You are browsing the archive for 2011 Fall Meeting.
8 December 2011
The news about drought is that – compared to other natural hazards like earthquakes and hurricanes – it doesn’t make the news that often. Droughts are the “Rodney Dangerfield of natural hazards,” said Don Wilhite of the University of Nebraska. “They get no respect.”
With several talks at the American Geophysical Union’s Fall Meeting focused on recent tsunamis and earthquakes, it’s easy to believe the next big one is headed towards the California coast RIGHT NOW – even though it probably isn’t. But according to models, an earthquake originating within Alaska’s Aleutian island chain could propel 7-10 meter (20-30 feet) tsunami waves to the California coast. With that possibility looming, a collaborative team is …
As southern Californians absorbed the news of the devastating March 11 earthquake in Japan, seismic instruments under their feet sensed the shocks as well.
Recipe for a volcano: take some rock powder from a recent eruption (basaltic-andesite works best), combine with some limestone in a small capsule, and cook in a pressure-cooker at 1200 degrees Celsius (2200 Fahrenheit) until gas bubbles form. Serve warm.
Blazing orange and yellow mats of microbial communities layer the beds of Yellowstone’s springs. They’re clearly using up the environment’s iron and sulfur for their energy needs, he said. But they also need carbon and no one understood how the carbon was swirling into the mix.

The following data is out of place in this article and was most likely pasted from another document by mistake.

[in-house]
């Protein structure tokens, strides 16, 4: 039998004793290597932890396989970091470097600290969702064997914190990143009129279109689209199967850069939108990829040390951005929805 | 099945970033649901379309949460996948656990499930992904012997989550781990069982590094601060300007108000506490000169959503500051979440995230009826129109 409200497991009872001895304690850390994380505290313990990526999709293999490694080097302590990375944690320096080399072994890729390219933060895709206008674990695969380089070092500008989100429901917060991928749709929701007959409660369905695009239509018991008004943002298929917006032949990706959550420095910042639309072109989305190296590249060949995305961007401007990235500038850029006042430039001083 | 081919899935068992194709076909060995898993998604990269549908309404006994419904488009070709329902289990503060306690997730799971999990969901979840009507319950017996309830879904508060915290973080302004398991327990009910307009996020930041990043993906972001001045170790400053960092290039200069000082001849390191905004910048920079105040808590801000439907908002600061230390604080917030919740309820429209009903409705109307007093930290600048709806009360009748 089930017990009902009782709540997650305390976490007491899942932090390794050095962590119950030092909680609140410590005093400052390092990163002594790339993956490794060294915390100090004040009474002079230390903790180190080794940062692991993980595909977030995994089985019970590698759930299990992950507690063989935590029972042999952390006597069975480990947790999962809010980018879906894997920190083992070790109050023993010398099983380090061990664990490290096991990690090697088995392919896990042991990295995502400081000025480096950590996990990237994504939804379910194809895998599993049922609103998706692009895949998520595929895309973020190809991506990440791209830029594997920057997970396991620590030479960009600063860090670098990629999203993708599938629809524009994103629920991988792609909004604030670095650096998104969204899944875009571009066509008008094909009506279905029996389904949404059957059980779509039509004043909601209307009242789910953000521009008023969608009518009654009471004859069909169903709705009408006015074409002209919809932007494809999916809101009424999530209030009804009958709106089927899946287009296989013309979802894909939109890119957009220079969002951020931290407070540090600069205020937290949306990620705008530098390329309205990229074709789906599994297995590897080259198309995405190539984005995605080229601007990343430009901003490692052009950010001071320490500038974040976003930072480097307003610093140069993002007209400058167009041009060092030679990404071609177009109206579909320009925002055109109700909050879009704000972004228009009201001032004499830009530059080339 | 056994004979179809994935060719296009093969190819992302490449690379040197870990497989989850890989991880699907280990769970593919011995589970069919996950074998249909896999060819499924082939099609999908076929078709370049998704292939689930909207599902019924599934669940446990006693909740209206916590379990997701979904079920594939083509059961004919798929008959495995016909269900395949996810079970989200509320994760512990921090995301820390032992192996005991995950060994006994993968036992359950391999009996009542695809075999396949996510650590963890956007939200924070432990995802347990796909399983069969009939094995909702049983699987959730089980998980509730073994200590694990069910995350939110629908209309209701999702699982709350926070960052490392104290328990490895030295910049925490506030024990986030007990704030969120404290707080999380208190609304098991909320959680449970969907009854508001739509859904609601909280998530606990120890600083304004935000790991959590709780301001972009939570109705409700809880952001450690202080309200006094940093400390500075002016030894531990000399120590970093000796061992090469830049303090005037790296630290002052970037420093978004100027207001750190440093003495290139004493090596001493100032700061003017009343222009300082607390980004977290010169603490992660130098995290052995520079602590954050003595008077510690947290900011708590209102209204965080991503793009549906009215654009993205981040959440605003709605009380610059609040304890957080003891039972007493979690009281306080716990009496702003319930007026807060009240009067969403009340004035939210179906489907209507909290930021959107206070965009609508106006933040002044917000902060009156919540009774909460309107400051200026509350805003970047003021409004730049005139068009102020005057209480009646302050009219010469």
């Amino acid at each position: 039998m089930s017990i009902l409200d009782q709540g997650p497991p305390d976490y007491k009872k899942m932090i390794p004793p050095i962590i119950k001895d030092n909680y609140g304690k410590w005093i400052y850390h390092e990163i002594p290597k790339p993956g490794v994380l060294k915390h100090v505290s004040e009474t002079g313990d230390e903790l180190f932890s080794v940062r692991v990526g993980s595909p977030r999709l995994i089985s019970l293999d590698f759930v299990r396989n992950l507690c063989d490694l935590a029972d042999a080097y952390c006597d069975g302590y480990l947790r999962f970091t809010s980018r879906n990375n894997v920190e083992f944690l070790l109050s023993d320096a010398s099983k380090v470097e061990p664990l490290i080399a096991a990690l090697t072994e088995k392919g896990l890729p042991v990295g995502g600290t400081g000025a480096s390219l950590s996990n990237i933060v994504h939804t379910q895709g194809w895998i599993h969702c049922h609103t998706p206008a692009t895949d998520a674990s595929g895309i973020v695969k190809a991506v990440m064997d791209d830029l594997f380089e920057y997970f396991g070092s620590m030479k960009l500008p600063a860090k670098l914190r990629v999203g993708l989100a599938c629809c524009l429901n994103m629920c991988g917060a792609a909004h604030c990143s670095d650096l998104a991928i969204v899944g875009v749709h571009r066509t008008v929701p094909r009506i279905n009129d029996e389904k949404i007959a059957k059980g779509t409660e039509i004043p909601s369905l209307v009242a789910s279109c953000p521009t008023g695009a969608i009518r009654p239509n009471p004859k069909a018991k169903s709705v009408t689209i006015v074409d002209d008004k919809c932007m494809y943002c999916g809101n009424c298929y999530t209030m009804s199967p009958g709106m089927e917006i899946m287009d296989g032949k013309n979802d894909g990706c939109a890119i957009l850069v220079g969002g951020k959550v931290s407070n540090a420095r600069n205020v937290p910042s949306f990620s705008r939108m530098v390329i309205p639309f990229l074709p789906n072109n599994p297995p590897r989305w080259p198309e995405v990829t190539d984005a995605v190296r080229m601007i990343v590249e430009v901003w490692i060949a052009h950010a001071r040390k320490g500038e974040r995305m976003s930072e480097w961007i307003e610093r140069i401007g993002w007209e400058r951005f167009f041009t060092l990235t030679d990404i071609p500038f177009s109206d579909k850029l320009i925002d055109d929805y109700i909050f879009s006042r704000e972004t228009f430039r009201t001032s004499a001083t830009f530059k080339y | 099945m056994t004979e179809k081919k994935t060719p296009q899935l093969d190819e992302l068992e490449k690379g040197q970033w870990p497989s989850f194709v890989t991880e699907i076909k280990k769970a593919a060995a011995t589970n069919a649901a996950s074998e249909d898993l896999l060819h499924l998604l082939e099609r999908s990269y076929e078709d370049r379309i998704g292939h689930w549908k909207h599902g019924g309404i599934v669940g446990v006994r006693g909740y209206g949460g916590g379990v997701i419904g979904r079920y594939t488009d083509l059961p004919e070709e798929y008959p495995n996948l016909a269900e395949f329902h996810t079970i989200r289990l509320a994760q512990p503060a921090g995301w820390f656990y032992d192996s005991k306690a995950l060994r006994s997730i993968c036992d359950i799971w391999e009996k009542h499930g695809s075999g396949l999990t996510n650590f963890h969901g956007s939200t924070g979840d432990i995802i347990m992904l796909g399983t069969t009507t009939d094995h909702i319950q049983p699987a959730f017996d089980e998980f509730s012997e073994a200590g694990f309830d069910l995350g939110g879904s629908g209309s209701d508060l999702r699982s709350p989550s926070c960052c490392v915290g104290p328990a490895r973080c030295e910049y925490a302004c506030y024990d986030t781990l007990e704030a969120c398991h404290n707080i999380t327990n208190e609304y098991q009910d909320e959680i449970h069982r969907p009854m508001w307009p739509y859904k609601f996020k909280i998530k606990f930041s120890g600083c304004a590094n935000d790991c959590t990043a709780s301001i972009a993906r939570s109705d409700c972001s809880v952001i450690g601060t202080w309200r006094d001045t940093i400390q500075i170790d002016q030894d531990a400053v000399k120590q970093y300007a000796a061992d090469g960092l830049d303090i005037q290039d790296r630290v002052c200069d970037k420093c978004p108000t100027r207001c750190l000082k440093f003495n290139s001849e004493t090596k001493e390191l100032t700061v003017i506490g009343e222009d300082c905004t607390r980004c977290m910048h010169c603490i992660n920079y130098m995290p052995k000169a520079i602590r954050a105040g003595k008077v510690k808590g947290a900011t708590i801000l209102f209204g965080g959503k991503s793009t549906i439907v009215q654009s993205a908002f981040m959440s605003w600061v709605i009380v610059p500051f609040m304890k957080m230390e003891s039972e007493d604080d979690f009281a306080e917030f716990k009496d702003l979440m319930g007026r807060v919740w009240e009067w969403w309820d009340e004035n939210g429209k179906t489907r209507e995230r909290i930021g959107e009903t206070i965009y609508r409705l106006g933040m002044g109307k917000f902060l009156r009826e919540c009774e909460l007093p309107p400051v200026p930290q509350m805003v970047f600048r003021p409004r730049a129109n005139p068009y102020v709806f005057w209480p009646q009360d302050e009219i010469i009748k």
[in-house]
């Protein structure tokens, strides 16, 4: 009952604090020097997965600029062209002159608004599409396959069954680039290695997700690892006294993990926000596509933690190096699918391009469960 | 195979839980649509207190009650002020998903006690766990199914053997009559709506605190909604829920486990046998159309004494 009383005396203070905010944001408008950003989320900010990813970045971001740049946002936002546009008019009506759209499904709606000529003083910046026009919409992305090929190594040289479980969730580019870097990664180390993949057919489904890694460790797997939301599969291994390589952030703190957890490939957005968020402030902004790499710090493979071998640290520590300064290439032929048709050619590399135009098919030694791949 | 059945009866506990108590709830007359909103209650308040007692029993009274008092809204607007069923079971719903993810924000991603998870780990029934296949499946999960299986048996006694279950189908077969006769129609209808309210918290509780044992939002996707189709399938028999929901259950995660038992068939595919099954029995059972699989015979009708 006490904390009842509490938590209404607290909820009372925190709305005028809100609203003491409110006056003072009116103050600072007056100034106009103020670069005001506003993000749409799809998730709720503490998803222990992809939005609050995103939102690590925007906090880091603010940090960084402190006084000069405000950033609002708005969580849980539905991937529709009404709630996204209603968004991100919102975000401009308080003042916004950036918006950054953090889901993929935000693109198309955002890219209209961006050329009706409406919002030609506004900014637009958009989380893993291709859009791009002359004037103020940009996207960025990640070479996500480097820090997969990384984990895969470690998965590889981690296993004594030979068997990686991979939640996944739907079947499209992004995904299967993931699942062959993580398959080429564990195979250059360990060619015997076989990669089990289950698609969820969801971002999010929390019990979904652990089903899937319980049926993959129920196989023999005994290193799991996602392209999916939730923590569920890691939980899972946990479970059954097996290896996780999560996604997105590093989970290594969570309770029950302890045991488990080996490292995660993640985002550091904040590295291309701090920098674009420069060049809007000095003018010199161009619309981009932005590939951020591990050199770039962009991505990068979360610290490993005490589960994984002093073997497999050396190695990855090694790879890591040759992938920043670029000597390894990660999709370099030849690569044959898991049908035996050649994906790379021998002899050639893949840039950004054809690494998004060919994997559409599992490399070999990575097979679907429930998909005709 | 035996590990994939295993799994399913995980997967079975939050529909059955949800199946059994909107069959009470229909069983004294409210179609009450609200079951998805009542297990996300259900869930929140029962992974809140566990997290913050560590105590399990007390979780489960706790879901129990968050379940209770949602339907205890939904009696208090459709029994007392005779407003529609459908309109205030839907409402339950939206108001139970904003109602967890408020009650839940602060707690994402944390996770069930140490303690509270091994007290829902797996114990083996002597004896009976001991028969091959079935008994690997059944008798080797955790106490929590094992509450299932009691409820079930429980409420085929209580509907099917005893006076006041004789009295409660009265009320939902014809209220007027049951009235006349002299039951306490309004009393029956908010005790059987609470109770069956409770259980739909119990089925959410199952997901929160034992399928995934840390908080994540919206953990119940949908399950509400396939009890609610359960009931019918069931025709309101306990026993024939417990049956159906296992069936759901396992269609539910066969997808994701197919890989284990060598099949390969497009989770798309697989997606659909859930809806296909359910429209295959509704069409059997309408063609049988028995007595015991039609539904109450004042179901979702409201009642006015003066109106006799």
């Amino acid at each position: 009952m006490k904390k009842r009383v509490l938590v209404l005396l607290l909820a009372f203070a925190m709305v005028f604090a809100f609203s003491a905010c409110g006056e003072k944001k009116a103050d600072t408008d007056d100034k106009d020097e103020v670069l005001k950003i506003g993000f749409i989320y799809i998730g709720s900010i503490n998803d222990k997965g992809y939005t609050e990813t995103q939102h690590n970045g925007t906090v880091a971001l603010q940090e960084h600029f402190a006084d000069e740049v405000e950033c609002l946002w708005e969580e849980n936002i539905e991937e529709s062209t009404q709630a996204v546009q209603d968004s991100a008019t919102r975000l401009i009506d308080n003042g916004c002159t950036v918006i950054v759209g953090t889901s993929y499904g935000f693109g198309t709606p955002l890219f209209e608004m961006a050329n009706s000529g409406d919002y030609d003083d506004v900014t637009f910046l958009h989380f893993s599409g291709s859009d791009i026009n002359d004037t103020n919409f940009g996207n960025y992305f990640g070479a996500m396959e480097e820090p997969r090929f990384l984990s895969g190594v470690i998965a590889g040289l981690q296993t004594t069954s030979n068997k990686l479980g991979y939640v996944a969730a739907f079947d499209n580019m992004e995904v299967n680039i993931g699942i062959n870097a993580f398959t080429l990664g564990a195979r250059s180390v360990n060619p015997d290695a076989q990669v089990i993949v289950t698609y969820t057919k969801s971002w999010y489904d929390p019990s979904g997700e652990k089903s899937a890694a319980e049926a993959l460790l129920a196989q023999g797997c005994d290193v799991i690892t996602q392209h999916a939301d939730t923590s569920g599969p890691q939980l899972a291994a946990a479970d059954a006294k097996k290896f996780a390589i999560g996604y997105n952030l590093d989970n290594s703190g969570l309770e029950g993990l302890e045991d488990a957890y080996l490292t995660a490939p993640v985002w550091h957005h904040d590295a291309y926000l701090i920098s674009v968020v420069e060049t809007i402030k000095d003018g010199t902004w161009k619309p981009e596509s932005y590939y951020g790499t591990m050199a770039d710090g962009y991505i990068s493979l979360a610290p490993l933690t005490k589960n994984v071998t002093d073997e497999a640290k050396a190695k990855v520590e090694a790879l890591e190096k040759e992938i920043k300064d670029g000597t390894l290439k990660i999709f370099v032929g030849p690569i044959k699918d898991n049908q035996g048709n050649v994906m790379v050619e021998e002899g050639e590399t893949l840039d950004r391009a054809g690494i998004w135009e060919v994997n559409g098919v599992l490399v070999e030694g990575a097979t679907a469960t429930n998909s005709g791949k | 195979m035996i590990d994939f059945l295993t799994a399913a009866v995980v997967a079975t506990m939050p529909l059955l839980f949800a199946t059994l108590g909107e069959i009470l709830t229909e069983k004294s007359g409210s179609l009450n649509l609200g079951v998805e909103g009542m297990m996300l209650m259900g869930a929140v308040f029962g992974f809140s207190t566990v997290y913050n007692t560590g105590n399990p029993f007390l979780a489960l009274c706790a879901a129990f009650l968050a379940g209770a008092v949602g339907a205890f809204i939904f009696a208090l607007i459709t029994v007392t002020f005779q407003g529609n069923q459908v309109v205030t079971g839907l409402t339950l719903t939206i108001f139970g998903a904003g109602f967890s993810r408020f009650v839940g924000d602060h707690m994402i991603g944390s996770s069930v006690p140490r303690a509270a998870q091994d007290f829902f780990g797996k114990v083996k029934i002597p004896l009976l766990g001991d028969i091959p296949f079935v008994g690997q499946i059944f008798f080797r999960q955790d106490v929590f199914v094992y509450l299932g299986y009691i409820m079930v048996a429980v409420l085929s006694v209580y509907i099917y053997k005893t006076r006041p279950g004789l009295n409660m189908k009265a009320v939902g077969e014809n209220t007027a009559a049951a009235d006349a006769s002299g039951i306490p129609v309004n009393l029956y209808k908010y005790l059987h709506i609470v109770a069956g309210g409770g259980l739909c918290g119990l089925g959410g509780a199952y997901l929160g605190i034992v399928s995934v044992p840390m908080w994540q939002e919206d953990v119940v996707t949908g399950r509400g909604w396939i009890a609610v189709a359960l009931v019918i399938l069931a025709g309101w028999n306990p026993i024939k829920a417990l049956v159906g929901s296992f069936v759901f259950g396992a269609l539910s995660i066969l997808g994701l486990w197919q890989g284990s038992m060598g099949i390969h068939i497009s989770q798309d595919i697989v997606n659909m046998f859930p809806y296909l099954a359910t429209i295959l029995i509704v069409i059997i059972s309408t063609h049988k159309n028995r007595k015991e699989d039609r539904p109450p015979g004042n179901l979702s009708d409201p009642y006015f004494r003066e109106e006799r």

7 December 2011
It’s an environmentalist’s nightmare: What would happen if the amount of carbon dioxide doubled overnight? Yutian Wu asked just that question.
Though long-gone, dinosaurs can help paint a picture of what the environment was like more than 65 million years ago. Oxygen and carbon from the food they ate and the water they drank left telltale signatures in their teeth and eggshells.
Glacier motion is not always graceful motion. Some glaciers are downright jerky, slipping along in fitful bursts. To better understand the process, scientists are studying ice streams: regions of ice that move faster than their surroundings.
A 200 nautical mile zone surrounds the United States, starting from three miles off U.S. shores, called the Exclusive Economic Zone (EEZ). Within the EEZ everything between the ocean surface and below the seafloor falls under U.S. jurisdiction – including fisheries or seafloor minerals. Proving that the continental shelf naturally extends past 200 nautical miles would allow the United States control of what is found on the seafloor and beneath it.
To avoid getting flushed down streams, microbes form clingy communities called biofilms along aquatic thoroughfares. The resulting slippery sheets lining the streambed are in charge of many stream’s ecosystem processes. New data suggests how the microbes actually stick to and grow along channels – they let the water current shape them.